Garland McCoy, president of the Technology Education Institute, observed, “Cyberwars will rage at the edge of the electric grid for some time, causing massive disruption. But in the end, as bumpy as the ride will be, people will accept the significant benefits of an always-on, connected life.”
An anonymous professor at a polytechnic university wrote that people assume “the net benefits will outweigh the harms. We have seen how individuals sign hundreds if not thousands of ‘terms of agreement’ without reading them, how people give up personal data for enjoyable or useful services (Facebook, ‘Pokemon Go,’ etc.). People want to trust institutions and products.”
An anonymous respondent commented, “Most users are going to assume (perhaps correctly) that they aren’t going to be high-value targets for that kind of crime and will not worry too much about it. The pressure to increase that connectivity will likely increase and it’ll just get even more onerous to disconnect from it. If you need to buy a TV, and all but one model are smart TVs, and most of the smart TVs make it really hard to not connect to the internet, most people are going to end up with a smart TV connected to the internet whether or not they actually wanted that.”
An anonymous computer scientist observed, “Most people don’t know or care much about the risks, however well known. Look at how they eat, if you want evidence. The biggest risks are ‘tail risks’ of rare outlier events (e.g., a war in which your digital infrastructure and data is damaged, destroyed or taken over).”
Some respondents draw on history’s lessons to make the point that people embrace new and valuable things, even when there are risks involved. An anonymous system administrator said, “Accidents will always happen and they will be contained only by the actual interface between humans and their artificial environment. For instance, electrical networks are quite dangerous but they have all kinds of fuses and fail-safes to prevent massive disasters. The digital systems that don’t provide damage-limiting features will disappear. Not until after creating some disasters, of course.”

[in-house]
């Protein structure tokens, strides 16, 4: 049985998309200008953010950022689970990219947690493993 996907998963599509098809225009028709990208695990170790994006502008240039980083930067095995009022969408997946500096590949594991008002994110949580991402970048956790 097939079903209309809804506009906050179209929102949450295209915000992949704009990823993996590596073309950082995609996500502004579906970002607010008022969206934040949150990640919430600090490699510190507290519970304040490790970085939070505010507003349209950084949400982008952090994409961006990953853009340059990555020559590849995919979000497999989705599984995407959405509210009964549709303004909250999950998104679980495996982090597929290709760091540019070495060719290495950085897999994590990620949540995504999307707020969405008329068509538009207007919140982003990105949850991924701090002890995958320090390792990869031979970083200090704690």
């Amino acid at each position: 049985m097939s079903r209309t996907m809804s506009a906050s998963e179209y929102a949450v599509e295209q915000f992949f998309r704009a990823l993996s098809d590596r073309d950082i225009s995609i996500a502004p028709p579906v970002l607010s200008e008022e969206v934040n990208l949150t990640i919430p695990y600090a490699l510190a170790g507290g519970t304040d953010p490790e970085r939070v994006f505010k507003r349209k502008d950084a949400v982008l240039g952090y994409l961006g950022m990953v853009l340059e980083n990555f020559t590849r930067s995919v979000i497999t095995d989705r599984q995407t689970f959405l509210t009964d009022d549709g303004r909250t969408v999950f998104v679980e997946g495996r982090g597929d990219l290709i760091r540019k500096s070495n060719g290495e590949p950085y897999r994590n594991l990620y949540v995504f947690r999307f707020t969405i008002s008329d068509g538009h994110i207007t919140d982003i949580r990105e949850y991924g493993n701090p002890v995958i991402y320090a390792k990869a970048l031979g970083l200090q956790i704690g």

An anonymous respondent replied, “Minor comforts in day-to-day lives beat basic safety. There was a decades-long lag between the introduction of cars and well-enforced speed limits, it took more decades for sober driving, and even more for basic safety items like seatbelts. People drove anyway.”
Giacomo Mazzone, head of institutional relations at the European Broadcasting Union, commented, “Despite the growing number of incidents and hackings and problems related to IoT, the connected world will continue to grow. It will be like at the beginning of the introduction of cars. Society – in exchange for the advantages – will raise its level of tolerance and accept a higher number of accidents.”
Dave Kissoondoyal, CEO of KMP Global, said, “The Internet of Things will make all connected. As the users and the providers have influenced the development of the technology and non-technology aspects of the internet, the Internet of Things will go through the same process. As more and more people have been trusting … the internet and connecting to it, the same will apply to the Internet of Things.”
People will complain about the risks but feel helpless to avoid them.
Anonymous journalist and author
An anonymous researcher at the Karlsruhe Institute of Technology said, “Given previous reactions to security issues, it seems like users’ tolerance towards threats is rather high. However, there is also a chance of a ‘Data Fukushima,’ a drastic event like the [Edward] Snowden leaks, that might lead to a new ‘offline movement.’”